Calm in the storm
Today I went to see a patient whose glucose had shot up sharply, after taking powerful steroids. The man was in his sixties, fair, with a salt and pepper hair. His stubble and stooped posture, gave an air of melancholy. He had every reason to be upset - even though he was a non smoker and a non alcoholic, he was suspected to have lung cancer. To make matters worse, the tumor had spread to far off places in his body. I felt sorry for him.
I am no cancer specialist, but a metastatic cancer is bad news. The odds are about as good as Ukraine’s fate in the face of fearsome Russian attack.
Thankfully, he had his wife with him.
As he was struggling to eat, she took small morsels of sambar rice to feed him. She had become his mother, in some ways. She asked me a few questions - all of them pertinent.
For someone in an emotional turmoil, she seemed strangely calm and composed. It wasnt the calm of dejection and despair. It felt like the calm of someone who knows that no matter what, a superior power will take care and things will be alright. She seemed to have a super human ability to find peace in the midst of a storm. Through sheer hope, she had banished the despair in the room.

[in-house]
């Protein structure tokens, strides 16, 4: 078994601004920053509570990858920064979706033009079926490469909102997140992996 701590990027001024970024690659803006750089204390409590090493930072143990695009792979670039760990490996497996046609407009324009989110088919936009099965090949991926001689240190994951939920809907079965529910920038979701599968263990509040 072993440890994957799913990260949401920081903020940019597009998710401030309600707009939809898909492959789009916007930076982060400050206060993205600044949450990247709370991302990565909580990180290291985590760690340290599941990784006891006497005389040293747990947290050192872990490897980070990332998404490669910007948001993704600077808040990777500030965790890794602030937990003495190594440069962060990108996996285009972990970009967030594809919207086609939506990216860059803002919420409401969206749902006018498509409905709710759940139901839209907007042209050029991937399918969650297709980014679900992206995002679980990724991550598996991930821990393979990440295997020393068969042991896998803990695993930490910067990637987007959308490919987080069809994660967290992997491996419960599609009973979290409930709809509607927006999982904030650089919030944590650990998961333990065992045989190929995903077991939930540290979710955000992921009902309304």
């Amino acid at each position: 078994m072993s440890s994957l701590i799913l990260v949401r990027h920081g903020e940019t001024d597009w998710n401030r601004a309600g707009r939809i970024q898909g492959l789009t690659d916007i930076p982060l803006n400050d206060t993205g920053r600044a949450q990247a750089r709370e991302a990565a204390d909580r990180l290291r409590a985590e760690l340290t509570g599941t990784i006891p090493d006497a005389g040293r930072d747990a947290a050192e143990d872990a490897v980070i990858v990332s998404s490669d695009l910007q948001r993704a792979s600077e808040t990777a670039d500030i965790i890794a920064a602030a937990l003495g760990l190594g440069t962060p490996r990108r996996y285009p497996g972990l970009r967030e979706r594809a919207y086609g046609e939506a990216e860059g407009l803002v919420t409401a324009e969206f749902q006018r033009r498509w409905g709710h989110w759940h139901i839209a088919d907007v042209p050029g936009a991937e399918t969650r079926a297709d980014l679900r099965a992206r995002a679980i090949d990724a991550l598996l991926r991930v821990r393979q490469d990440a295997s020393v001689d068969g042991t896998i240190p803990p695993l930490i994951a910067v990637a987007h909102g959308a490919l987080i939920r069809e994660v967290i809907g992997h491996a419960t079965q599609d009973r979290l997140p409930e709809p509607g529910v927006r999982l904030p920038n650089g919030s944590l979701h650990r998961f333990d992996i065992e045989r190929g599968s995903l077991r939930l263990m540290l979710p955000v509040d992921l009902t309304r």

I wondered what could be the source of her mental strength ?
She was wearing a hijab.
Her faith moved me.
Hospital wards have always seen more fervent prayers than the walls of any temple,mosque or church. When the farthest reaches of science fail to provide succour, it is faith that lifts up our soul. Her hijab, (like ash or cross) is an expression of that faith. Some may see it as a talisman of patriarchy. I see it as a portal to God.
I wished him well. When I left, she thanked me.
Her calm demeanour wasn’t a veil or facade. I realized that she was powered by the love for her husband and her faith in God.
She is one of the most empowered women I have ever met.